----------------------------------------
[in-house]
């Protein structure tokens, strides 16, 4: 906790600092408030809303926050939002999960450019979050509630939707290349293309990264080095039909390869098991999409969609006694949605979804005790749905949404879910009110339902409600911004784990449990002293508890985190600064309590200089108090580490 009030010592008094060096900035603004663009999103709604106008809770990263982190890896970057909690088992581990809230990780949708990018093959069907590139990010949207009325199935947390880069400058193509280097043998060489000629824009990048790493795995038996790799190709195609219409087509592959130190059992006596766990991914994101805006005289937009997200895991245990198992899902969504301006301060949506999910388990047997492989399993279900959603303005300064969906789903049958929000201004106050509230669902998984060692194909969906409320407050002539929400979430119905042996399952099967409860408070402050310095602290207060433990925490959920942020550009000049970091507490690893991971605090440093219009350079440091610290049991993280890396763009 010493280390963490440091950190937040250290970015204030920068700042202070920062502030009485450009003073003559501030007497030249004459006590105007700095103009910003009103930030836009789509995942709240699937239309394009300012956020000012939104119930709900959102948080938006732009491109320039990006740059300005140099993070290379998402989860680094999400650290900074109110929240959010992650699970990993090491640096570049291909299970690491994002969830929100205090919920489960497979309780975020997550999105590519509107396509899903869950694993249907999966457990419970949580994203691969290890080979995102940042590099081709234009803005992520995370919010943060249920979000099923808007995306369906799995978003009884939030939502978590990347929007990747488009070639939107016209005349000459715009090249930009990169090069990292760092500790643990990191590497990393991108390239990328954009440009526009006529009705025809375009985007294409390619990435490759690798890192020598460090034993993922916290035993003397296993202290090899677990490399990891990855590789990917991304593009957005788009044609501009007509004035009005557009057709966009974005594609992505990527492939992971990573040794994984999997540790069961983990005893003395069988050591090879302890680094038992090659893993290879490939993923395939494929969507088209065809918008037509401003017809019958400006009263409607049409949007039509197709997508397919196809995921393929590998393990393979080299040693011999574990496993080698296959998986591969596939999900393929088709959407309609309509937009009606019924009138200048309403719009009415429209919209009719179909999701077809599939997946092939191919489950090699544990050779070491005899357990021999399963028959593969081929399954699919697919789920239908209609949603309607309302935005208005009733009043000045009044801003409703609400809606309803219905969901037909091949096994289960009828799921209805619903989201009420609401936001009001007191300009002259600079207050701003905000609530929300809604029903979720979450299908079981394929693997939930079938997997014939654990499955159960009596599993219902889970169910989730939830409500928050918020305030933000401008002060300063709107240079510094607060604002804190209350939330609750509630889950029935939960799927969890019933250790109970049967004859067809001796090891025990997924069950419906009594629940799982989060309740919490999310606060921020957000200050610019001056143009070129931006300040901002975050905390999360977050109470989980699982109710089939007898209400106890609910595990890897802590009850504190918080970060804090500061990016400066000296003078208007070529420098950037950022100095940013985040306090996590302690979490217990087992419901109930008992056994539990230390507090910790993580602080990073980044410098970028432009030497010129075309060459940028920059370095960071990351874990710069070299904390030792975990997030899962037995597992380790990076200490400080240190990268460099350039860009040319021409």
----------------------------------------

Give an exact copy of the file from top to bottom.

[in-house]
């Protein structure tokens, strides 16, 4: 906790600092408030809303926050939002999960450019979050509630939707290349293309990264080095039909390869098991999409969609006694949605979804005790749905949404879910009110339902409600911004784990449990002293508890985190600064309590200089108090580490 009030010592008094060096900035603004663009999103709604106008809770990263982190890896970057909690088992581990809230990780949708990018093959069907590139990010949207009325199935947390880069400058193509280097043998060489000629824009990048790493795995038996790799190709195609219409087509592959130190059992006596766990991914994101805006005289937009997200895991245990198992899902969504301006301060949506999910388990047997492989399993279900959603303005300064969906789903049958929000201004106050509230669902998984060692194909969906409320407050002539929400979430119905042996399952099967409860408070402050310095602290207060433990925490959920942020550009000049970091507490690893991971605090440093219009350079440091610290049991993280890396763009 010493280390963490440091950190937040250290970015204030920068700042202070920062502030009485450009003073003559501030007497030249004459006590105007700095103009910003009103930030836009789509995942709240699937239309394009300012956020000012939104119930709900959102948080938006732009491109320039990006740059300005140099993070290379998402989860680094999400650290900074109110929240959010992650699970990993090491640096570049291909299970690491994002969830929100205090919920489960497979309780975020997550999105590519509107396509899903869950694993249907999966457990419970949580994203691969290890080979995102940042590099081709234009803005992520995370919010943060249920979000099923808007995306369906799995978003009884939030939502978590990347929007990747488009070639939107016209005349000459715009090249930009990169090069990292760092500790643990990191590497990393991108390239990328954009440009526009006529009705025809375009985007294409390619990435490759690798890192020598460090034993993922916290035993003397296993202290090899677990490399990891990855590789990917991304593009957005788009044609501009007509004035009005557009057709966009974005594609992505990527492939992971990573040794994984999997540790069961983990005893003395069988050591090879302890680094038992090659893993290879490939993923395939494929969507088209065809918008037509401003017809019958400006009263409607049409949007039509197709997508397919196809995921393929590998393990393979080299040693011999574990496993080698296959998986591969596939999900393929088709959407309609309509937009009606019924009138200048309403719009009415429209919209009719179909999701077809599939997946092939191919489950090699544990050779070491005899357990021999399963028959593969081929399954699919697919789920239908209609949603309607309302935005208005009733009043000045009044801003409703609400809606309803219905969901037909091949096994289960009828799921209805619903989201009420609401936001009001007191300009002259600079207050701003905000609530929300809604029903979720979450299908079981394929693997939930079938997997014939654990499955159960009596599993219902889970169910989730939830409500928050918020305030933000401008002060300063709107240079510094607060604002804190209350939330609750509630889950029935939960799927969890019933250790109970049967004859067809001796090891025990997924069950419906009594629940799982989060309740919490999310606060921020957000200050610019001056143009070129931006300040901002975050905390999360977050109470989980699982109710089939007898209400106890609910595990890897802590009850504190918080970060804090500061990016400066000296003078208007070529420098950037950022100095940013985040306090996590302690979490217990087992419901109930008992056994539990230390507090910790993580602080990073980044410098970028432009030497010129075309060459940028920059370095960071990351874990710069070299904390030792975990997030899962037995597992380790990076200490400080240190990268460099350039860009040319021409």